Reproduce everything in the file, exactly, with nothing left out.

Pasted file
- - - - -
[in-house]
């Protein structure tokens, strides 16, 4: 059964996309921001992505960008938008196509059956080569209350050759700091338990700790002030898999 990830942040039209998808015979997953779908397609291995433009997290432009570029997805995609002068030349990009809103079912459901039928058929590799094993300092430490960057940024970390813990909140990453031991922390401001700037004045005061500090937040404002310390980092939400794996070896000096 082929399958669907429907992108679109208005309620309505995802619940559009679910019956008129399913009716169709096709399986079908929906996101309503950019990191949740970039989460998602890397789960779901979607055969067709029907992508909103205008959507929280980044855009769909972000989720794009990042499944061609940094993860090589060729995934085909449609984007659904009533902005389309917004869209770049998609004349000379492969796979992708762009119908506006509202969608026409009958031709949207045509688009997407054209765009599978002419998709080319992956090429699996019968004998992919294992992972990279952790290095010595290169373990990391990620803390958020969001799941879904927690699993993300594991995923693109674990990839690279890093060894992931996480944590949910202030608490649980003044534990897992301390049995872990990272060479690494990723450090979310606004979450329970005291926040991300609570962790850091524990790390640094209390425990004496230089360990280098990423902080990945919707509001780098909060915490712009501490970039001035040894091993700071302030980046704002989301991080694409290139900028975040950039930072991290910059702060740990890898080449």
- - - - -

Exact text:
[in-house]
């Protein structure tokens, strides 16, 4: 059964996309921001992505960008938008196509059956080569209350050759700091338990700790002030898999 990830942040039209998808015979997953779908397609291995433009997290432009570029997805995609002068030349990009809103079912459901039928058929590799094993300092430490960057940024970390813990909140990453031991922390401001700037004045005061500090937040404002310390980092939400794996070896000096 082929399958669907429907992108679109208005309620309505995802619940559009679910019956008129399913009716169709096709399986079908929906996101309503950019990191949740970039989460998602890397789960779901979607055969067709029907992508909103205008959507929280980044855009769909972000989720794009990042499944061609940094993860090589060729995934085909449609984007659904009533902005389309917004869209770049998609004349000379492969796979992708762009119908506006509202969608026409009958031709949207045509688009997407054209765009599978002419998709080319992956090429699996019968004998992919294992992972990279952790290095010595290169373990990391990620803390958020969001799941879904927690699993993300594991995923693109674990990839690279890093060894992931996480944590949910202030608490649980003044534990897992301390049995872990990272060479690494990723450090979310606004979450329970005291926040991300609570962790850091524990790390640094209390425990004496230089360990280098990423902080990945919707509001780098909060915490712009501490970039001035040894091993700071302030980046704002989301991080694409290139900028975040950039930072991290910059702060740990890898080449």